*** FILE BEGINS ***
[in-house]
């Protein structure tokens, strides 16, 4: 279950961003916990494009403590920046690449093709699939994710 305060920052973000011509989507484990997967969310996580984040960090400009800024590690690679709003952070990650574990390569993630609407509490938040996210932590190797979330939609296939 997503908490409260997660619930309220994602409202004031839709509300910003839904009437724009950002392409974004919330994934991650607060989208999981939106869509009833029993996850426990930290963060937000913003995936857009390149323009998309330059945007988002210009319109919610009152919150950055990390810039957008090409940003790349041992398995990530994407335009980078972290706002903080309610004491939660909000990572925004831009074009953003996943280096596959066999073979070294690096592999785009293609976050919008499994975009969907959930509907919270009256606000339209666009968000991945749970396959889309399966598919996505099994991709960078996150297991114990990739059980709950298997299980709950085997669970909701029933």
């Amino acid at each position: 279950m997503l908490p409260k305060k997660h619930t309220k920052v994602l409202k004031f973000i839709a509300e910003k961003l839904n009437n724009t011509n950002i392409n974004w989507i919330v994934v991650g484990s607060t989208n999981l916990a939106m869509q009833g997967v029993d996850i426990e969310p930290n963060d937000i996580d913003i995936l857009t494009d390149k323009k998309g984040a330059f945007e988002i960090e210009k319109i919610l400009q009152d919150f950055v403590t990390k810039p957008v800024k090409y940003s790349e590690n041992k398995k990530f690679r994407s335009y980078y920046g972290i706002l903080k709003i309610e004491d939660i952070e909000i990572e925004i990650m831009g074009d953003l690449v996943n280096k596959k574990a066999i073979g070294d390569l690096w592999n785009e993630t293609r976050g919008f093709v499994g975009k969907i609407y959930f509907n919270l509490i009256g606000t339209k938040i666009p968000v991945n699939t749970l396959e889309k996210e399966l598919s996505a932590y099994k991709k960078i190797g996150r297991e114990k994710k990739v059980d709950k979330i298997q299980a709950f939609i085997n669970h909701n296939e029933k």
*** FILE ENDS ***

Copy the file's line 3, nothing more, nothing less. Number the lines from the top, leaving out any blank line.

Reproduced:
């Amino acid at each position: 279950m997503l908490p409260k305060k997660h619930t309220k920052v994602l409202k004031f973000i839709a509300e910003k961003l839904n009437n724009t011509n950002i392409n974004w989507i919330v994934v991650g484990s607060t989208n999981l916990a939106m869509q009833g997967v029993d996850i426990e969310p930290n963060d937000i996580d913003i995936l857009t494009d390149k323009k998309g984040a330059f945007e988002i960090e210009k319109i919610l400009q009152d919150f950055v403590t990390k810039p957008v800024k090409y940003s790349e590690n041992k398995k990530f690679r994407s335009y980078y920046g972290i706002l903080k709003i309610e004491d939660i952070e909000i990572e925004i990650m831009g074009d953003l690449v996943n280096k596959k574990a066999i073979g070294d390569l690096w592999n785009e993630t293609r976050g919008f093709v499994g975009k969907i609407y959930f509907n919270l509490i009256g606000t339209k938040i666009p968000v991945n699939t749970l396959e889309k996210e399966l598919s996505a932590y099994k991709k960078i190797g996150r297991e114990k994710k990739v059980d709950k979330i298997q299980a709950f939609i085997n669970h909701n296939e029933k």